Something About Tires We Still Don’t Know The Meaning Of

It’s not like we’ve spent a lot (or any) time in open-pit mines. . . .

By Gary S. Vasilash

Odds are you will never be in a vehicle that uses this tire. Unless, perhaps, you drive (pilot?) something like the Caterpillar 789 dump truck, the kind of vehicle that is used in open-pit mining: It resembles a giant box (giant as in having the capacity of 177 tonnes) that is supposed by giant tires with a cab tucked up front in between.

Just the thing for 200-ton trucks. (Image: Goodyear)

According to Eric Matson, Global OTR Field Engineering Manager, Goodyear, “The 40.00R57 has become Goodyear’s dominant fitment on 200-ton trucks, such as the Caterpillar 789. With a higher TKPH and load carrying capacity, the new Goodyear RH-4A+ tire size is a great option for customers who have converted their 789 fleets to this larger tire.”

TKPH? Tonne-kilometers-per-hour. We don’t know, either.

One of the features of this tire is that it is said to provide “higher productivity in hard rock underfoot positions.”

Bet that’s not going to be your concern the next time you go out tire shopping. . . .

Tesla Q2 ‘21

If it hadn’t last $2-million on Bitcoin, the number would have been bigger

By Gary S. Vasilash

A few things from Tesla Q2 numbers

Consider this:

Models S/X production numbers were:

  • Q2 2020:      6,326
  • Q3 2020:      16,992
  • Q4 2020:      16,097
  • Q1 2021:      0
  • Q2 2021:      2,340

Were they not electric vehicles, the phrase “running out of gas” comes to mind.

To be fair to the people in the Tesla plants, for the Models 3/Y:

  • Q1 2021:      180,338
  • Q2 2021:      204,084

So they’re certainly busy.

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Here’s an interesting understatement:

“Solving full autonomy is a difficult engineering challenge in which we continue to believe can only be solved through the collection of large, real-world datasets and cutting edge AI.”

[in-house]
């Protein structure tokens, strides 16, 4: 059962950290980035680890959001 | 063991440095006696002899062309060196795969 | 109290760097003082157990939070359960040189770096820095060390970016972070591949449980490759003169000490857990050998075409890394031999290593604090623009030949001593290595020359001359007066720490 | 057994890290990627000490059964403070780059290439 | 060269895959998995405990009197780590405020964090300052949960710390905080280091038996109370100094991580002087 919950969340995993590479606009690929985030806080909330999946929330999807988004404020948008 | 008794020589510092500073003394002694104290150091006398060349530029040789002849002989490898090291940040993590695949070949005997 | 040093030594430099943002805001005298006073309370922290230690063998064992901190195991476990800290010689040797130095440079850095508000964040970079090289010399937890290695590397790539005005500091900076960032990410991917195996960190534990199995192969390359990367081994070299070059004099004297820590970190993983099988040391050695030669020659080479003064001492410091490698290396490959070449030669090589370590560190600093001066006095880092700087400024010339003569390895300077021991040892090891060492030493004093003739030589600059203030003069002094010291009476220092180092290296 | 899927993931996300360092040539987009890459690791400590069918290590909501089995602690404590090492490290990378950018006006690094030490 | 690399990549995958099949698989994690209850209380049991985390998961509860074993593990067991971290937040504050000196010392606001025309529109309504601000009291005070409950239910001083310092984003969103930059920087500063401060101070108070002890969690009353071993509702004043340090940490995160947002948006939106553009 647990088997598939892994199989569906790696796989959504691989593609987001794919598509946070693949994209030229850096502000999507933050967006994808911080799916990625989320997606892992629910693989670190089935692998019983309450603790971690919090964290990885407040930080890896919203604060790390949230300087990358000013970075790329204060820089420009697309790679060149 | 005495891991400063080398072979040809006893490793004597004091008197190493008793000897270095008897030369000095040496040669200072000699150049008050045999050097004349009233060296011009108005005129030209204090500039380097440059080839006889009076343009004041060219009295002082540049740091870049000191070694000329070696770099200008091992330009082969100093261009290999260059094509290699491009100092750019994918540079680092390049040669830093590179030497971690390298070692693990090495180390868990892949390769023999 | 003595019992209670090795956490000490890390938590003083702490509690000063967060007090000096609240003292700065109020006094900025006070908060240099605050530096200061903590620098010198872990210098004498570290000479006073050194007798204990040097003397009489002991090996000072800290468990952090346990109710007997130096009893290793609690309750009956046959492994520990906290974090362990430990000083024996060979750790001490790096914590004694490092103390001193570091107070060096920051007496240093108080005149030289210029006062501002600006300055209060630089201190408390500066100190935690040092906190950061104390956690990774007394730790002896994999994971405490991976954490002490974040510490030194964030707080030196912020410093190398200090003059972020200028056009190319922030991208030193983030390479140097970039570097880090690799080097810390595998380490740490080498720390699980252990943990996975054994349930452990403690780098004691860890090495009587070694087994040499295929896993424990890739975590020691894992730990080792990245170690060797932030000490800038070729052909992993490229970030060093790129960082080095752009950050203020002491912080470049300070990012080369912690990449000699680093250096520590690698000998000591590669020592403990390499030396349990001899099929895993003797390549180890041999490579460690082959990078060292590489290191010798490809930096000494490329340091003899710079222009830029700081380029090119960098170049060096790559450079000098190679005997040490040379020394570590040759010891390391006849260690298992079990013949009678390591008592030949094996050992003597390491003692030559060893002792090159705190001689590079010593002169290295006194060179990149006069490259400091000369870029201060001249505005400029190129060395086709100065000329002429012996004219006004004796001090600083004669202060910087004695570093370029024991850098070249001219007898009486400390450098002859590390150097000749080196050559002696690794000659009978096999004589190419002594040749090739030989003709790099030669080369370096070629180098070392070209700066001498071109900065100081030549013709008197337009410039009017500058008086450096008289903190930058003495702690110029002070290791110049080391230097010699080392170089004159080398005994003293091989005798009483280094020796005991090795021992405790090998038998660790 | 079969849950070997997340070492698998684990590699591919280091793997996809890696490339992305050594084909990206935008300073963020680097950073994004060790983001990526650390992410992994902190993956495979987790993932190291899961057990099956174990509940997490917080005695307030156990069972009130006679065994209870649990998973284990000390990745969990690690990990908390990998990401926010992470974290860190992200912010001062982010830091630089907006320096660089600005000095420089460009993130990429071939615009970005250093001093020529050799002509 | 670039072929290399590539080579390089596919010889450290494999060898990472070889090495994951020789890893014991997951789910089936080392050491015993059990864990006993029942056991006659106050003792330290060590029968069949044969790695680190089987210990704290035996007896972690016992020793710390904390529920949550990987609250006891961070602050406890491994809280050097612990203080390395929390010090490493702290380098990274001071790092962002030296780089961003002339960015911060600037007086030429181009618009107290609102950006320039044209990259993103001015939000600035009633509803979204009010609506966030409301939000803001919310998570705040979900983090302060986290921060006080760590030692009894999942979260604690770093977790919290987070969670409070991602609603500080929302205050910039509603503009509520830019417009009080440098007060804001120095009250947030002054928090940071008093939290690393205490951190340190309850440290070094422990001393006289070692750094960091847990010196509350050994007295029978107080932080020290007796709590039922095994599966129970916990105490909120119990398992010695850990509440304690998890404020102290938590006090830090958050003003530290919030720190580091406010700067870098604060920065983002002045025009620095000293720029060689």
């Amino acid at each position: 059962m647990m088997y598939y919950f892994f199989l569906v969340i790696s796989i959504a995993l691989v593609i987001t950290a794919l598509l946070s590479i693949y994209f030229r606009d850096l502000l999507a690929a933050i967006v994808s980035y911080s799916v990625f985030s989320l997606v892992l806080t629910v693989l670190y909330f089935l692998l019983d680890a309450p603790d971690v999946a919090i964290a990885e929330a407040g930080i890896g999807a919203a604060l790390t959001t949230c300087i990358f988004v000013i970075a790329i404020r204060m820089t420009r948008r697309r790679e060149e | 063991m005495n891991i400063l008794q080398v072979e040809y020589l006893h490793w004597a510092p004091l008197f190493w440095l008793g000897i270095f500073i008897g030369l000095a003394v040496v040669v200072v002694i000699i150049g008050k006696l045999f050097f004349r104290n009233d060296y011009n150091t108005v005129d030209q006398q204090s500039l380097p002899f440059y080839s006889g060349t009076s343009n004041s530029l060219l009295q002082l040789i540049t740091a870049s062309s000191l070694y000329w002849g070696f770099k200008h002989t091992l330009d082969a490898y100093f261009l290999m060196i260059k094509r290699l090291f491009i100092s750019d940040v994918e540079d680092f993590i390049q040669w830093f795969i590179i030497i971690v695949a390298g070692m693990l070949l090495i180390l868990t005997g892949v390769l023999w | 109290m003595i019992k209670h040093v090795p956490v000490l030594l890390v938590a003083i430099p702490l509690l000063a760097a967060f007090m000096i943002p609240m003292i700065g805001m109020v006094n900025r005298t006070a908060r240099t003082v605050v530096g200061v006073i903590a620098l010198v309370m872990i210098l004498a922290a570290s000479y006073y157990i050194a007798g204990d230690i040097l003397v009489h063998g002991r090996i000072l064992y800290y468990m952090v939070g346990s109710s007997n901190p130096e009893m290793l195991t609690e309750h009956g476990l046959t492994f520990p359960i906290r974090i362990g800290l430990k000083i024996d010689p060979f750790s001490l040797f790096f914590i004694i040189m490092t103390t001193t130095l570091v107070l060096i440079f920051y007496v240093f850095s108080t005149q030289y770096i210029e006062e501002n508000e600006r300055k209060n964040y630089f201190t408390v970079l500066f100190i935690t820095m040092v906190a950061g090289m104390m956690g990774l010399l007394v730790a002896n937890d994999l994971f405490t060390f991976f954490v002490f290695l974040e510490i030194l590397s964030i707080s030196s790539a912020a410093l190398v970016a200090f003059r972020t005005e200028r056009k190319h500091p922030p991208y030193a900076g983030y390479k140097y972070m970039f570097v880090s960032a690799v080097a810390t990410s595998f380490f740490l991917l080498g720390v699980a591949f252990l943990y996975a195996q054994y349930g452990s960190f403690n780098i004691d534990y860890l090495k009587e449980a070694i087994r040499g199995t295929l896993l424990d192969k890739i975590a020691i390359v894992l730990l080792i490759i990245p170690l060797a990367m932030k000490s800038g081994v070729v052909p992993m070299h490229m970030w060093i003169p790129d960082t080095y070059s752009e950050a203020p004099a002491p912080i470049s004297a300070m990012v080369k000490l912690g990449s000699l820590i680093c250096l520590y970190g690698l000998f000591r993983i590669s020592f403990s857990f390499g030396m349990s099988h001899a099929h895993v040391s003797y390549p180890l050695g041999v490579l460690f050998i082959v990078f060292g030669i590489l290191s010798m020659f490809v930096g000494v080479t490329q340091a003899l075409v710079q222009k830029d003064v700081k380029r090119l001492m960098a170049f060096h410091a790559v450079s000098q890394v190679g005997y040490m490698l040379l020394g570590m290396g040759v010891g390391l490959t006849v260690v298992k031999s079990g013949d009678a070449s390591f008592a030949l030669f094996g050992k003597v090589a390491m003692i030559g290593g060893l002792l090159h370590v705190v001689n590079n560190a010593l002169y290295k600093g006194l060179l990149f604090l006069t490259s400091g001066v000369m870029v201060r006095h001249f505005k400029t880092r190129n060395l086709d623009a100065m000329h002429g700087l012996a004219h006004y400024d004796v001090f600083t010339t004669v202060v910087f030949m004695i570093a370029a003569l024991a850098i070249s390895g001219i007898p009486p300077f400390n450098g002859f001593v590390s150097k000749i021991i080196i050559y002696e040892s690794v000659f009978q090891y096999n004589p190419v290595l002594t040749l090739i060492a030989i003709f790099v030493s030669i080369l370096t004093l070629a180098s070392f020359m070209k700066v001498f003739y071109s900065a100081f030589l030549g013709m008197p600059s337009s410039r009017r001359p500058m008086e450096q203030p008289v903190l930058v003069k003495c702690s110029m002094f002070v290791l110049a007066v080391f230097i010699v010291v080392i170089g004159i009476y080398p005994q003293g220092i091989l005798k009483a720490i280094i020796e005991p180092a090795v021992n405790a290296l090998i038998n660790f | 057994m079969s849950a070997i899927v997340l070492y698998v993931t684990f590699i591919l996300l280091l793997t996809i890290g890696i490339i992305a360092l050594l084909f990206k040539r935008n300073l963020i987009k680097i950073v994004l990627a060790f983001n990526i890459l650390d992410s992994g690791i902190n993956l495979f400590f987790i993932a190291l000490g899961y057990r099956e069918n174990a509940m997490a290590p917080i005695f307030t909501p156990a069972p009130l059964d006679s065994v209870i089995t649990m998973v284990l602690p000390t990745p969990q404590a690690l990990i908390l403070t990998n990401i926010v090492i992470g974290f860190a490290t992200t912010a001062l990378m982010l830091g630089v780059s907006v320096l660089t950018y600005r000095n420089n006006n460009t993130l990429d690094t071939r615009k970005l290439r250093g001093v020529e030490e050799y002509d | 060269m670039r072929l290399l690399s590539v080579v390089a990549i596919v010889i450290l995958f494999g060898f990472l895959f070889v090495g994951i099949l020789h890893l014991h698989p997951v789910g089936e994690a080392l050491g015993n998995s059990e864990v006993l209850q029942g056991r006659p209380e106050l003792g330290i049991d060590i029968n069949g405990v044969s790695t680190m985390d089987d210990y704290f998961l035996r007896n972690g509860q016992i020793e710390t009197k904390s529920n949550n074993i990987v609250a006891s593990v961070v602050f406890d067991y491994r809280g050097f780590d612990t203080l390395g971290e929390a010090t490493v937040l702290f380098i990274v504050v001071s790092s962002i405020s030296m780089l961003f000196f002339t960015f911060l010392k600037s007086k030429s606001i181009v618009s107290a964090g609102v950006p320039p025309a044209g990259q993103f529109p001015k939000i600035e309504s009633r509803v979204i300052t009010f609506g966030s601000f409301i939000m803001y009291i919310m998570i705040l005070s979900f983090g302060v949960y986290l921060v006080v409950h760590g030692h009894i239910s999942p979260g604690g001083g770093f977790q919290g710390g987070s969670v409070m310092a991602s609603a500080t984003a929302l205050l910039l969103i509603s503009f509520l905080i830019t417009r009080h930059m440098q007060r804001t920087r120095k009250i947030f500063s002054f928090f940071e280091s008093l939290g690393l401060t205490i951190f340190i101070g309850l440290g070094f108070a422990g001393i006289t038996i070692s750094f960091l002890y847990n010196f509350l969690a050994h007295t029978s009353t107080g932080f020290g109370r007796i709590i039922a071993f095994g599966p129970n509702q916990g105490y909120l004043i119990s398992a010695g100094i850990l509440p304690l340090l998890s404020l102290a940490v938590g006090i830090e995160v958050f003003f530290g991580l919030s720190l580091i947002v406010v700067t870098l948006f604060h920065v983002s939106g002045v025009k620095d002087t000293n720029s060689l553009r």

The emphasis on the dataset comes from the more than one-million Teslas the company is collecting data from.

However, there are plenty of companies that believe that in addition to the critical datasets there is a need for a sensor suite on the vehicles in order to assure that the real world is discerned by the vehicle in real time.

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The company also stated in its report to shareholders, “Public sentiment and support for electric vehicles seems to be at a never-before-seen inflection point. We continue to work hard to drive down costs and increase our rate of production to make electric vehicles accessible to as many people as possible.”

Presumably much of this growing support among the public is predicated on the availability of EVs from OEMs other than Tesla. Vehicles like the Audi e-tron and the Mustang Mach-E.

That last phrase—“accessible to as many people as possible”—seems to echo what Mary Barra has been saying for some time.  At the Aspen Ideas Festival in June Barra said, “As we move to an all-electric, zero-emissions future, it is on us to lead positive change and implement inclusive solutions that bring everyone along, especially our employees and communities.”

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So here’s a question: Is it possible that its Q2 net income of $1.1-billion, its largest-ever quarterly profit, notwithstanding, Tesla is coming from behind for a change?

Behind in terms of the development of automated driving, as it tries not to use an array of sensors.

Behind in terms of having vehicles that come at a price point that are more affordable?